Some dry cleaners manage to keep their doors open in the face of escalating regulatory costs, but the same cannot be said for many others. Teasdale Fenton Cleaners in Cincinnati, Ohio, filed for bankruptcy in October 1992. The escalating costs of regulatory compliance were largely to blame. Teasdale Fenton was required to pay a certified waste disposal firm $2,000 per month to dispose of process waste.(1) Other methods of disposal are illegal, even if they pose no greater risk to human health and the environment. Before filing for bankruptcy, Teasdale Fenton employed 160 people and was the largest dry-cleaning chain in the region.(2) In the New York City area, more dry cleaners have gone out of business in the past three years than in the entire previous decade, according to William Seitz, executive director of the Neighborhood Cleaners Association.(3)

If it is difficult to keep a business open in the face of a regulatory onslaught, it is even more difficult to start a business from the ground up. Opening a business requires obtaining everything from business licenses to zoning permits. In 1991 the National Federation of Independent Business determined that opening a new dry cleaner requires filling out and complying with almost 100 forms and manuals from the federal government. In addition to those requirements, in most areas dry cleaners must be licensed, and forms must be filed with local agencies. Dry cleaners in Alexandria, Virginia, for example, are required to obtain hazardous chemical use permits from the local government and to file forms detailing the location and use of such chemicals with the local fire departments and hospitals. Material safety data sheets, obtained from product suppliers, are also required for every potentially dangerous substance used in the facility. It is no wonder that the Environmental Protection Agency estimated in 1988 that the paperwork burden imposed by environmental rules alone was over $400 annually and could exceed $1,000 for a dry cleaner, not including costs imposed by the Clean Air Act Amendments (CAAA) of 1990.(4)

When regulations require the use of advanced technologies--such as $30,000 dry-cleaning machines--the hurdles that must be overcome to create a new business are even higher. Before the CAAA of 1990 took effect, environmental regulations added as much as $138,700 to the direct costs of starting a new dry-cleaning establishment.(5)

Regulating Small Business

When you stop by Capitol Hill's Lustre Cleaners after work on a typical weekday afternoon, the store is likely to be filled with congressional staffers and Washington careerists picking up and dropping off dress shirts and suits at the last minute. While those responsible for the regulatory burdens imposed on small business are dependent on the services that dry cleaners and launderers provide, few if any recognize the cumbersome impact of federal mandates. The nearly ubiquitous presence of dry cleaners in suburban and urban settings--it is often said that there is one on every corner--allows policymakers to take for granted their continued presence; it is easy to turn a blind eye to the regulatory plight of entrepreneurs and business owners.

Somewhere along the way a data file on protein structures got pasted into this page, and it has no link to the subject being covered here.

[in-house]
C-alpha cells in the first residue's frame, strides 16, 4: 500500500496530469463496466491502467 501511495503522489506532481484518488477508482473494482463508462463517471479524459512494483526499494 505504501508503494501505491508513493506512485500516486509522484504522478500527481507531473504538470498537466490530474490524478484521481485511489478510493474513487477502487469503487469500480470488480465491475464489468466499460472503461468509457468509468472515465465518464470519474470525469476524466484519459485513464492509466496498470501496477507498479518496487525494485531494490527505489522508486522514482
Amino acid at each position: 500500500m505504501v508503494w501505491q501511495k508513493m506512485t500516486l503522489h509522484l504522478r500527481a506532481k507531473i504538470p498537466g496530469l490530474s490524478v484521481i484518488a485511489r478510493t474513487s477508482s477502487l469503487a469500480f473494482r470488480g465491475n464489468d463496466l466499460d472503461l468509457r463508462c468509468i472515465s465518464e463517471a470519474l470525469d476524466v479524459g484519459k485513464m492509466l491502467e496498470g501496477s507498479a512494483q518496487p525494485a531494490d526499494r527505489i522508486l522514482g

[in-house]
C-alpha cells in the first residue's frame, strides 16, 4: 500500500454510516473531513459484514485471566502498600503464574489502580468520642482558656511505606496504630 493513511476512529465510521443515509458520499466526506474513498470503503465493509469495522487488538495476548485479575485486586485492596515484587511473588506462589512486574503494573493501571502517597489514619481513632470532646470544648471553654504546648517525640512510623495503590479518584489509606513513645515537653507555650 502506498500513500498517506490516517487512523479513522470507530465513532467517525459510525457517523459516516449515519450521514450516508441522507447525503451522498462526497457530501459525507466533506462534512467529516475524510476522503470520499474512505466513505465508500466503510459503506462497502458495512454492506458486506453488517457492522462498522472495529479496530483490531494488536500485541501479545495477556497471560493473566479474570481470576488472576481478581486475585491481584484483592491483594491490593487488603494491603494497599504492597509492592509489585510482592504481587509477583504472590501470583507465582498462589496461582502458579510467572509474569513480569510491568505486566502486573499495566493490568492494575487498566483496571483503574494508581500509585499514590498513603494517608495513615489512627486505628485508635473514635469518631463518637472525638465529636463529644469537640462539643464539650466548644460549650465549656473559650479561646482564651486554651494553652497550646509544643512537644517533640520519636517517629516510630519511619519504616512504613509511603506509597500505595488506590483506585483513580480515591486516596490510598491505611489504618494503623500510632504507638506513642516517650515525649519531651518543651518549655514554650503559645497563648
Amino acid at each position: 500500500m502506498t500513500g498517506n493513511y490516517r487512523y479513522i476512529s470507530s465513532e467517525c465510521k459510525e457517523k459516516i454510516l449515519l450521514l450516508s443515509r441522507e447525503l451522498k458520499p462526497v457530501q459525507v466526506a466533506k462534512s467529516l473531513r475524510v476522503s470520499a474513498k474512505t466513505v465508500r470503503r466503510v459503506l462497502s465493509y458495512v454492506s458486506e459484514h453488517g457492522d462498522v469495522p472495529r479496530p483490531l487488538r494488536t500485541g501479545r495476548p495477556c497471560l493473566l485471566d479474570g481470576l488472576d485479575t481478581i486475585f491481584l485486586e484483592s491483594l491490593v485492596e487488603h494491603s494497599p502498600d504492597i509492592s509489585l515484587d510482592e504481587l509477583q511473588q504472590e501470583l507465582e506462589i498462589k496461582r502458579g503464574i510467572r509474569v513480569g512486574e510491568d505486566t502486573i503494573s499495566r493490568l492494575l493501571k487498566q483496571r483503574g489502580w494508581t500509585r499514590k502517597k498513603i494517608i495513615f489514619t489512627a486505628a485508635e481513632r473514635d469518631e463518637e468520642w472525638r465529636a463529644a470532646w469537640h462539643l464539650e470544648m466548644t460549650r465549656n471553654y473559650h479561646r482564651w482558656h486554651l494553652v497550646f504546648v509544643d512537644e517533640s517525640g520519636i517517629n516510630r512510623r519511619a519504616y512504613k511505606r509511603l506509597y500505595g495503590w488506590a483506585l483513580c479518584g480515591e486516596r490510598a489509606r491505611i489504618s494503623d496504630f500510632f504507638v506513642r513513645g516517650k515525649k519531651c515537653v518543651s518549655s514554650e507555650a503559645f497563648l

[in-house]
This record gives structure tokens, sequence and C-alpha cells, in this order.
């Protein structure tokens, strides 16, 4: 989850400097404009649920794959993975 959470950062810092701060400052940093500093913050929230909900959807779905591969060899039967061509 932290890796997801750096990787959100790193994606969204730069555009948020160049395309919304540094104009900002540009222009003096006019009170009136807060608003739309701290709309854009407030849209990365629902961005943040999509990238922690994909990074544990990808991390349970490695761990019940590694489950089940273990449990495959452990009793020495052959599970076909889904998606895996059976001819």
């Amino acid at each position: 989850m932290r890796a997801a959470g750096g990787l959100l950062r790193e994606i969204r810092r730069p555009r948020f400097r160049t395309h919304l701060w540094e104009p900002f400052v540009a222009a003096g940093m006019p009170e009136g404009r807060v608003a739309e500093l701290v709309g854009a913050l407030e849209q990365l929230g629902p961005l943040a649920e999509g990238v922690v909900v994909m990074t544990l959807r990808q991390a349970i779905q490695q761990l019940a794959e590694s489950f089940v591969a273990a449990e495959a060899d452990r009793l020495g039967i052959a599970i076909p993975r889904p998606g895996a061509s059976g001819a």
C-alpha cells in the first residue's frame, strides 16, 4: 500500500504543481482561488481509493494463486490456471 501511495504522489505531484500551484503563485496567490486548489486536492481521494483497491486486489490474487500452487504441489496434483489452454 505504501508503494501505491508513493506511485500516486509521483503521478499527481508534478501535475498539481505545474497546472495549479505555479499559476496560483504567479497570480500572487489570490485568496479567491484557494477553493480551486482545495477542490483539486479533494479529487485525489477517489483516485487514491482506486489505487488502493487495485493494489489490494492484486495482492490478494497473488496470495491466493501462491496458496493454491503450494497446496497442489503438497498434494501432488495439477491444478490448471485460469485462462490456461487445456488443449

Operators of small businesses face regulatory hurdles at every turn. For dry cleaners, that means clean air regulations governing perchloroethylene (referred to as perc hereafter) emissions and hazardous waste regulations governing the disposal of chemicals. Occupational safety regulations cover exposure to cleaning solvents and require demanding precautions in the handling of garments worn in hospitals and dental offices. Governments at all levels have imposed exacting liability standards that threaten the existence of many dry-cleaning establishments. Those regulations are in addition to the labor codes, wage laws, and tax rules that affect all small businesses nationwide. Consider a few examples:

-- In Southern California, a dry cleaner was fined $250 for failing to post a listing of employee injuries that had occurred within the last 12 months. The fine was imposed even though the dry cleaner in question had no employee injuries to report. In effect, the business was fined for failing to post a blank piece of paper.

-- On April 18, 1992, the Texas Air Control Board announced that it was fining six dry-cleaning establishments for failure to fully control perc emissions under regulations designed to control emissions of volatile organic compounds (VOC) and other substances that cause smog formation. Perc, however, does not contribute to smog formation, and the EPA itself considers perc "a negligibly reactive compound."(6) For that reason the EPA has proposed specifically exempting perc from regulation as a VOC.

-- As a result of the Occupational Safety and Health Administration's rules on bloodborne pathogens, it is simply too expensive for most dry cleaners to handle any garments from a hospital or medical office, even when there is no risk of exposure. As a result, many simply refuse the business.